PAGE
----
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Telling Admissions 3

This is the third of six posts in a thread devoted to the stories of those who have gone on the record to talk about their experiences of psychiatric hospitalisation (not necessarily at Bethlem or the Maudsley, be it noted) between 1975 and 1995. In telling their stories, these people have performed a valuable service to a public that is generally uninformed and fearful when it comes to issues of mental ill-health. Some have spoken of experiencing depression or distress at the same time as continuing to shoulder clinical responsibilities within mental healthcare, thereby addressing another taboo - the permeability of the distinction between patient and professional. There are many such stories. A couple of years ago we highlighted one drawn from Wounded Healers: Mental Health Workers’ Experiences of Depression by Vicky Rippiere and Ruth Williams (1985), and here we draw attention to another.

Lydia Scotting was an occupational therapist who was admitted to hospital in Canada in the early 1980s following a suicide attempt. “The next thing I remember”, she wrote, “is waking in a hospital bed, surrounded by a maze of tubes. I felt disgusted with myself for still being alive. I later learned that only my daughter’s quick response when she found me, my husband’s skilful resuscitation and the resourcefulness of the ambulance men had saved my life.”1 Scotting candidly admitted to being “ill at ease” on the hospital’s psychiatric ward “because I couldn’t distinguish some of the patients from the nurses because no one wore uniforms”, and an offer of occupational therapy was initially “of course refused - ‘Anywhere but there’, I thought.”2 The baseline from which she started her road to recovery was not promising: “I felt completely desolate because I believed there was nowhere I could turn to for help and I was unable to voice this fear”.3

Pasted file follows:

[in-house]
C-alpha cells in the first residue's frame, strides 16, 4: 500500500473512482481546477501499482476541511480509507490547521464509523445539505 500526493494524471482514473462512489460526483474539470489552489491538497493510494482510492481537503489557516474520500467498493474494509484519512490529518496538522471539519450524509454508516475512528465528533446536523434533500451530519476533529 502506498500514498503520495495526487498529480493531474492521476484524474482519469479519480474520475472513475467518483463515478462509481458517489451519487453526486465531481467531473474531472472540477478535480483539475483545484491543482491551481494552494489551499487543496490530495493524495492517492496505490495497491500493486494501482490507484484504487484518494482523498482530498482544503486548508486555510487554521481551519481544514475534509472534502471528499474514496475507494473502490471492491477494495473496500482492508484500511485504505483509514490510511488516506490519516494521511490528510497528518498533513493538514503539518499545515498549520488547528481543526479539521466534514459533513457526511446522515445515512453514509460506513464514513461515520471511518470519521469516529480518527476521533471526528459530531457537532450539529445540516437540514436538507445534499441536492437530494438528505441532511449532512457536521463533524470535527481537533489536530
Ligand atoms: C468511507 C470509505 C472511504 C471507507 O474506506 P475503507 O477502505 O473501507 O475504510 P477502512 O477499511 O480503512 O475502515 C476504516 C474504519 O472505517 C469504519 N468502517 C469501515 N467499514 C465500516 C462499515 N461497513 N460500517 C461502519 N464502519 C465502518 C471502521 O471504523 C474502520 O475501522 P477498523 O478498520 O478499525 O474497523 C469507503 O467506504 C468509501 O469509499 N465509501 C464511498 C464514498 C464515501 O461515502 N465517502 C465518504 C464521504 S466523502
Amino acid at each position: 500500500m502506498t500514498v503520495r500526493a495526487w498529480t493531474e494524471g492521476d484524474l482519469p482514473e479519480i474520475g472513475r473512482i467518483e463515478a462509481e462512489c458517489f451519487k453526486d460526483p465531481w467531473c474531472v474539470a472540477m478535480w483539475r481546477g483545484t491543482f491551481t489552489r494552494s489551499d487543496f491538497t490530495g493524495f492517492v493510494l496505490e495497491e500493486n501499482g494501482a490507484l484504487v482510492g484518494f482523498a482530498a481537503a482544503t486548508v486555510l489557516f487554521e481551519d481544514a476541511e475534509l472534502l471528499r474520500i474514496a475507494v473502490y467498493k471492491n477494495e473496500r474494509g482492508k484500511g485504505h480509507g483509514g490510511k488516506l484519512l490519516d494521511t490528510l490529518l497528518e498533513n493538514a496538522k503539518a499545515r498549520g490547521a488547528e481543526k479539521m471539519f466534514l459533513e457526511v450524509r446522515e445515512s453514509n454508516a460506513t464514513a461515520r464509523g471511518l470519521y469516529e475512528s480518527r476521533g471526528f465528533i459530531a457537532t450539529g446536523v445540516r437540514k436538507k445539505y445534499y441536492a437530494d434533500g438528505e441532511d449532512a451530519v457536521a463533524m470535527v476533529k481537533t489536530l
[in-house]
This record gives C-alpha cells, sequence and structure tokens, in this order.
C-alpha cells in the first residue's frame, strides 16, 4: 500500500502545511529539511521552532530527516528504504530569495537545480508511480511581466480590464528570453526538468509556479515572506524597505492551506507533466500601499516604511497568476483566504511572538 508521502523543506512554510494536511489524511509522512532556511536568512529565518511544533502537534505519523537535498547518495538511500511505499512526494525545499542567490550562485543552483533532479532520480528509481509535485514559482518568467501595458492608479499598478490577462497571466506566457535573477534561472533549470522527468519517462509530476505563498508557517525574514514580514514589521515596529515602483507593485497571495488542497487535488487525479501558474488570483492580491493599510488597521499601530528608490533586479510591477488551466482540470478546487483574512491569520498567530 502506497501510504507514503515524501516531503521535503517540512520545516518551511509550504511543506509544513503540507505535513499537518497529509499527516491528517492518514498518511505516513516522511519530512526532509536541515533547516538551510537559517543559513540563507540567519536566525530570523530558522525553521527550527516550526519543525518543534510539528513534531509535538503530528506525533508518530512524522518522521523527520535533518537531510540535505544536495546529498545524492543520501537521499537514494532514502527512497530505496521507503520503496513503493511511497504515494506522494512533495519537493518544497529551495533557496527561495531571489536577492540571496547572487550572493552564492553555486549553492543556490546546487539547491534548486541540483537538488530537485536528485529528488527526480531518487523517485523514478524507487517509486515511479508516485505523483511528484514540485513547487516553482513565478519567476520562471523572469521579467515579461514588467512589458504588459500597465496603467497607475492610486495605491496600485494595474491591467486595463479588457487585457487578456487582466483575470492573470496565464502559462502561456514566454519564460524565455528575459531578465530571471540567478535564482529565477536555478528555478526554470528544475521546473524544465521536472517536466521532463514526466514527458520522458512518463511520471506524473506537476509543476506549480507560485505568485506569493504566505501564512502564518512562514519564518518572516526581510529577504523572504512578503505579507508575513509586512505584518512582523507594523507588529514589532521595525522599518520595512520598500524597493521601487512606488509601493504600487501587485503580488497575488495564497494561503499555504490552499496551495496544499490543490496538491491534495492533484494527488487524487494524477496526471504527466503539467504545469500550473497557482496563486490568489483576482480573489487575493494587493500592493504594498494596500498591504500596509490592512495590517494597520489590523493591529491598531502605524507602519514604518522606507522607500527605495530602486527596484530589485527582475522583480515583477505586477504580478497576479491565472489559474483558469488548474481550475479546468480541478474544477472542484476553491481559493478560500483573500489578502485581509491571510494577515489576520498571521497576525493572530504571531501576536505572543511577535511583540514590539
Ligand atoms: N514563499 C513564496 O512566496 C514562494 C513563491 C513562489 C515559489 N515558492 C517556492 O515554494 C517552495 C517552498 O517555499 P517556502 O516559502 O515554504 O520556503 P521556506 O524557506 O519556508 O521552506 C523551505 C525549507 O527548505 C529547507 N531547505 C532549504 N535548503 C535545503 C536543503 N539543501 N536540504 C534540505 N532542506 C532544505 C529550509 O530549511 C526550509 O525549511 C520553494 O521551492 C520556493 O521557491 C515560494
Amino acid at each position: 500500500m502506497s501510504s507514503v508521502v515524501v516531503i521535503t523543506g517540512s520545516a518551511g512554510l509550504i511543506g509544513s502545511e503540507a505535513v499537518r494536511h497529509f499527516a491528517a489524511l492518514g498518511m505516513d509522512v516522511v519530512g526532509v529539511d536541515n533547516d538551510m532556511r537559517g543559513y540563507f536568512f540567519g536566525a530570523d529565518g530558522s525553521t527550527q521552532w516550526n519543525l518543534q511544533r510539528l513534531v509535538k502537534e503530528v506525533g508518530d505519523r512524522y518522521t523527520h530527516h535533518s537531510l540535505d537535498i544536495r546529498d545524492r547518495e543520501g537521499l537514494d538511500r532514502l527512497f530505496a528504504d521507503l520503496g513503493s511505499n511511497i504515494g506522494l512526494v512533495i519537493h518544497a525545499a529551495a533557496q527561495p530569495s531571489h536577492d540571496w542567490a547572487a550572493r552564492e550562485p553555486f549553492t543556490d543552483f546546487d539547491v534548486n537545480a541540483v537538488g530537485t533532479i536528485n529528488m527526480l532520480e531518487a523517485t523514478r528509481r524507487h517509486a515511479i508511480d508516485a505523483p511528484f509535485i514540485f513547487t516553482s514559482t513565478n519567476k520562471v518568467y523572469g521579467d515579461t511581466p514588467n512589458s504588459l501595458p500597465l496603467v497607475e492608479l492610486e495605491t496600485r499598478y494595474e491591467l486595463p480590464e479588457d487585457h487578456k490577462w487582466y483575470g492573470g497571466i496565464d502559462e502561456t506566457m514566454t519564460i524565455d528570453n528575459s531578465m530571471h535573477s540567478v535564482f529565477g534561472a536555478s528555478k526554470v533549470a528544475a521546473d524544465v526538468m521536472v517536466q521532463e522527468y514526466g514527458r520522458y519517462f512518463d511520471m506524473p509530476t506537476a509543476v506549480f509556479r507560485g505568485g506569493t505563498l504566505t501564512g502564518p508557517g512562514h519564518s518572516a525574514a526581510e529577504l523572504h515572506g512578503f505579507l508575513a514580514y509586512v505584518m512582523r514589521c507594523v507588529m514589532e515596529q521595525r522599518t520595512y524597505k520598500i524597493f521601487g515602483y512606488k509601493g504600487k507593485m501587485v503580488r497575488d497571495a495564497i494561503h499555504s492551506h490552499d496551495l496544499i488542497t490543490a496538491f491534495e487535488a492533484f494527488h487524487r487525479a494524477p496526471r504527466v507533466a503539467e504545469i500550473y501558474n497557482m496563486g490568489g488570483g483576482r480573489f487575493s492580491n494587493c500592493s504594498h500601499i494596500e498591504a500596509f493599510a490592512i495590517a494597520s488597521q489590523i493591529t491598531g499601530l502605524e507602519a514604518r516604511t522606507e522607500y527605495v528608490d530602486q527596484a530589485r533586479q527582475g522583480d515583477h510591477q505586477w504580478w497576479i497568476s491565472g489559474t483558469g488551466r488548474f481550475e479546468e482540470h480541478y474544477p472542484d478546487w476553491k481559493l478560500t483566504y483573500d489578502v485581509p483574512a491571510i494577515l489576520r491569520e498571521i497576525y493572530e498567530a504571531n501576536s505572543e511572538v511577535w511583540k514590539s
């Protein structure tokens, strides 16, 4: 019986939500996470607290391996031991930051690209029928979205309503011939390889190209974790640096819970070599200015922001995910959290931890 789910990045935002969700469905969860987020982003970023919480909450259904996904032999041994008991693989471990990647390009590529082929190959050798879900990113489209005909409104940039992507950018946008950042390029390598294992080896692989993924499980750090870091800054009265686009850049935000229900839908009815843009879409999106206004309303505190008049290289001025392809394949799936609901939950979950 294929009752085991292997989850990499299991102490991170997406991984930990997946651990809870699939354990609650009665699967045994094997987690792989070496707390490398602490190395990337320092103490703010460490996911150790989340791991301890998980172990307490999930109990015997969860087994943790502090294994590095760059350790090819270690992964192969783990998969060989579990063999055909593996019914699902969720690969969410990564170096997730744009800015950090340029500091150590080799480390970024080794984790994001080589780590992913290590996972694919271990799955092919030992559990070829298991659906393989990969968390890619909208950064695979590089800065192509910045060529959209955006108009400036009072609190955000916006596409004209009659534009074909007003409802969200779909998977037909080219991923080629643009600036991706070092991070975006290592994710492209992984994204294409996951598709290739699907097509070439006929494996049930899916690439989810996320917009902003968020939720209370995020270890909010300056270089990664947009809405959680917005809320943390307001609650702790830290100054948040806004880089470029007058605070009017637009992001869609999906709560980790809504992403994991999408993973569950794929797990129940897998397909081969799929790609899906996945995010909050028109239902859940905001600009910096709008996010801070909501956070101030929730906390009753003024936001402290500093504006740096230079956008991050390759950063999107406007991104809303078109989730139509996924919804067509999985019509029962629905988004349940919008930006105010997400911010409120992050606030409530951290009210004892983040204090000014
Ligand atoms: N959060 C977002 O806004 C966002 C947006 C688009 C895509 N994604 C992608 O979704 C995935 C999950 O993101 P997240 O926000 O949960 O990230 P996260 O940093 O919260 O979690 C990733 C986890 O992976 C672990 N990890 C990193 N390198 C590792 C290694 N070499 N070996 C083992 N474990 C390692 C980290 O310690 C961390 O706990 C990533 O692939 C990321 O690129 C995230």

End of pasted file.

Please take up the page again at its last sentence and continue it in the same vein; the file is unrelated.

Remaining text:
Nevertheless, she did recover, and later provided some interesting reflections on the precise nature of this recovery: “I would like to be able to say that since my recovery I have conquered all my character deficits but unhappily this isn’t so. I do, though, now have a much greater understanding of myself and my character flaws. I have a greater self-respect, too, because of the knowledge of what I experienced and survived…I will probably always be an anxious person, but I hope this trait is less pronounced now. The illness was a terrible experience…however, now I am no longer subject to devastating mood swings and I feel more in control of my future than I did in the past.”4